And the Eucharist, my dear friends, is the culmination of our sacramental peace, in which we represent to the Father the gift of reconciliation and peace—the gift of Jesus himself. Jesus, the Prince of Peace, communicates himself and becomes our peace.
Dear brothers and sisters: it is indeed important for us to understand how God puts us into contact with Christ and communicates to us the peace of Christ. It is vitally important for parents to transmit to their children an understanding of the faith, and a deep appreciation of sacramental life, so that each generation may be aware of Christ’s peace. The success of the Church’s mission in this regard depends on you; it is intimately linked with the family’s irreplaceable catechetical activity.
At the same time Christ invites us and bids us bring his peace to the world. This is the way he wants us to live; he has spelled it out for us in the Gospel Beatitudes: “Blessed are the peacemakers, for they shall be called children of God”. We are called to pass on the healing that we have experienced, and the reconciliation that we have been given so lavishly. And in the Second Reading today we are told what we must dο: “Clothe yourselves with heartfelt mercy, with kindness, humility, meekness and patience. Bear with one another … Forgive as the Lord has forgiven you”.
Having been forgiven, we are called to forgive. Having been justified by God’s grace, we are called to give witness to justice in our lives, for we know full well that peaceful relationships can exist in the world only when the justice of Christ permeates hearts and is expressed in all the structures of society.
But in order to communicate peace in accordance with Christ’s words, we must live that peace. In the wοrds of the Apostle Paul, “Christ’s peace must reign in your hearts, since as members of the one body you are called to that peace” Yes, dear brothers and sisters, there must be peace in our families, between husbands and wives, between parents and children; peace in our communities; peace in our parishes and local Churches; peace in society and over the earth: peace in the hearts of the ministers of Christ, in the hearts of the religious and laity, in the hearts of all those who embrace his Gospel of love.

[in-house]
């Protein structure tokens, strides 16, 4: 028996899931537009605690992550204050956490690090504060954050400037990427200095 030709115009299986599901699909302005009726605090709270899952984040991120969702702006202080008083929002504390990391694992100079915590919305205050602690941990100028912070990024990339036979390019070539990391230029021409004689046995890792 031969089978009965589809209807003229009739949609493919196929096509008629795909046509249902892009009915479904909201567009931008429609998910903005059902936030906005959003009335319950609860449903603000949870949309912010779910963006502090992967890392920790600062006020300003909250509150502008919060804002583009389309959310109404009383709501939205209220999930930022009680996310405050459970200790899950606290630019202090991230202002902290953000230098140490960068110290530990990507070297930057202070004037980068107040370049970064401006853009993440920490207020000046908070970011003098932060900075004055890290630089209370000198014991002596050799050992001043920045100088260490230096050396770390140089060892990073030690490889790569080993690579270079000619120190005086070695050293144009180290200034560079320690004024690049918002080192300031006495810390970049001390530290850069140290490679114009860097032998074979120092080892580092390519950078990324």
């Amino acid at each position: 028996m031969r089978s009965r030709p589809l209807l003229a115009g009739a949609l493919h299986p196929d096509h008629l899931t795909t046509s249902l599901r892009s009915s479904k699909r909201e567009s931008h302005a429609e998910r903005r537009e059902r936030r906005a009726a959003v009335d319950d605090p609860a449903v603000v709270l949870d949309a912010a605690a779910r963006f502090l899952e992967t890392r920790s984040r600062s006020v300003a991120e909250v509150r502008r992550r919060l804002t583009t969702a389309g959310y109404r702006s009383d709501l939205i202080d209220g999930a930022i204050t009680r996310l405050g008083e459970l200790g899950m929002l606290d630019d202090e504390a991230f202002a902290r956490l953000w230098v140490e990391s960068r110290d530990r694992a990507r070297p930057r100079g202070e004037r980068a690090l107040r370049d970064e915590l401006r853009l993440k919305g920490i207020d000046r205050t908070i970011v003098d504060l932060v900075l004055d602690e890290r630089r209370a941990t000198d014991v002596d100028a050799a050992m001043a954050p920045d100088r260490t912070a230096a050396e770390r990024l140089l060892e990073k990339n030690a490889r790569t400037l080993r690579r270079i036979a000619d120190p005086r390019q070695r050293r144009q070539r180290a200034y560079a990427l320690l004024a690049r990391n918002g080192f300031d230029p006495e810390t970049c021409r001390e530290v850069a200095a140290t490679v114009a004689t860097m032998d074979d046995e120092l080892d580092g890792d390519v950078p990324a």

Only then can our proclamation and communication of peace be effective: peace to the poor and to the rich, peace to the young and to the old, peace to the sick and the suffering, to prisoners and to all who mourn. Peace to those who are crushed by the burden of sin, and to those who stumble beneath the weight of their cross. Peace to all who serve with us in the name of Christ and for the glory of his Father. Peace to all our brothers and sisters in Christ, to all our fellow human beings: the peace of reconciliation, of justice, of freedom from fear, of liberation from oppression and sin, of deliverance from eternal death. The peace of Christ’s Kingdom, the peace of hope, the peace of Jesus himself.
Dearly beloved, this is indeed the peace that I proclaim to you today—to those far and near: the peace of God’s Kingdom, the peace of Christ.
Peace is yours as a gift from the Lord, as a responsibility and a challenge. Let us listen to Jesus, today and all the days of our lives. He is speaking to our hearts, as he says: “Blessed are the peacemakers, for they shall be called children of God”. Amen.